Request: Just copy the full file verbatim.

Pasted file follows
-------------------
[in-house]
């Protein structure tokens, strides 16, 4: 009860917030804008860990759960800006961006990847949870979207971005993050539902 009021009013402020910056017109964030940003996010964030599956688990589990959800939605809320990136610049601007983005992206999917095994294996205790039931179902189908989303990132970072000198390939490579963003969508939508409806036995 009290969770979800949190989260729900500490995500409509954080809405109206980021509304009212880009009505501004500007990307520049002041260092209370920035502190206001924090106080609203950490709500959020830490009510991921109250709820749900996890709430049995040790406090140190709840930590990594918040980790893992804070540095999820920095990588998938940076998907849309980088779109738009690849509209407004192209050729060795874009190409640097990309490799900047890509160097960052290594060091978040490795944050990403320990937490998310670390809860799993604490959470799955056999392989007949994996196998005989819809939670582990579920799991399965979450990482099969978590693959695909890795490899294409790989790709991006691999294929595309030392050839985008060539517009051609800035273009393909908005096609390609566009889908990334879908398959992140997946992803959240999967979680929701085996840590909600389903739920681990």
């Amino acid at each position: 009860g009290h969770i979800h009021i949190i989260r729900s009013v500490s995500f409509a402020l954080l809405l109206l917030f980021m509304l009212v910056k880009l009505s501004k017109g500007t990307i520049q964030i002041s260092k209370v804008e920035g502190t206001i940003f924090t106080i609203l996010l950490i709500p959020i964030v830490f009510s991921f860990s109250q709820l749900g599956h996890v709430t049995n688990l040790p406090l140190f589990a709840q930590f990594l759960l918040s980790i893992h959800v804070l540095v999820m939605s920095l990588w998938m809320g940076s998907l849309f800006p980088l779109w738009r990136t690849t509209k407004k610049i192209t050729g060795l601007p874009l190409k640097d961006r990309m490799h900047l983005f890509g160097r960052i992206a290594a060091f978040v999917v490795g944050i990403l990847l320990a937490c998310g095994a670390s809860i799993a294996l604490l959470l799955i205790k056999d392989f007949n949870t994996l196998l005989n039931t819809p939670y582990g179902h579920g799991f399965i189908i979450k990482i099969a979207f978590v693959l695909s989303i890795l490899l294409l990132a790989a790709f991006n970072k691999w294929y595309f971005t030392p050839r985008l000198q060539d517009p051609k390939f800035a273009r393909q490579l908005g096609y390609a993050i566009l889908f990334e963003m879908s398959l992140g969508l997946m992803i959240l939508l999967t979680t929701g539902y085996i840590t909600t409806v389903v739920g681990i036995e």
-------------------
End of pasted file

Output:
[in-house]
């Protein structure tokens, strides 16, 4: 009860917030804008860990759960800006961006990847949870979207971005993050539902 009021009013402020910056017109964030940003996010964030599956688990589990959800939605809320990136610049601007983005992206999917095994294996205790039931179902189908989303990132970072000198390939490579963003969508939508409806036995 009290969770979800949190989260729900500490995500409509954080809405109206980021509304009212880009009505501004500007990307520049002041260092209370920035502190206001924090106080609203950490709500959020830490009510991921109250709820749900996890709430049995040790406090140190709840930590990594918040980790893992804070540095999820920095990588998938940076998907849309980088779109738009690849509209407004192209050729060795874009190409640097990309490799900047890509160097960052290594060091978040490795944050990403320990937490998310670390809860799993604490959470799955056999392989007949994996196998005989819809939670582990579920799991399965979450990482099969978590693959695909890795490899294409790989790709991006691999294929595309030392050839985008060539517009051609800035273009393909908005096609390609566009889908990334879908398959992140997946992803959240999967979680929701085996840590909600389903739920681990």
């Amino acid at each position: 009860g009290h969770i979800h009021i949190i989260r729900s009013v500490s995500f409509a402020l954080l809405l109206l917030f980021m509304l009212v910056k880009l009505s501004k017109g500007t990307i520049q964030i002041s260092k209370v804008e920035g502190t206001i940003f924090t106080i609203l996010l950490i709500p959020i964030v830490f009510s991921f860990s109250q709820l749900g599956h996890v709430t049995n688990l040790p406090l140190f589990a709840q930590f990594l759960l918040s980790i893992h959800v804070l540095v999820m939605s920095l990588w998938m809320g940076s998907l849309f800006p980088l779109w738009r990136t690849t509209k407004k610049i192209t050729g060795l601007p874009l190409k640097d961006r990309m490799h900047l983005f890509g160097r960052i992206a290594a060091f978040v999917v490795g944050i990403l990847l320990a937490c998310g095994a670390s809860i799993a294996l604490l959470l799955i205790k056999d392989f007949n949870t994996l196998l005989n039931t819809p939670y582990g179902h579920g799991f399965i189908i979450k990482i099969a979207f978590v693959l695909s989303i890795l490899l294409l990132a790989a790709f991006n970072k691999w294929y595309f971005t030392p050839r985008l000198q060539d517009p051609k390939f800035a273009r393909q490579l908005g096609y390609a993050i566009l889908f990334e963003m879908s398959l992140g969508l997946m992803i959240l939508l999967t979680t929701g539902y085996i840590t909600t409806v389903v739920g681990i036995e």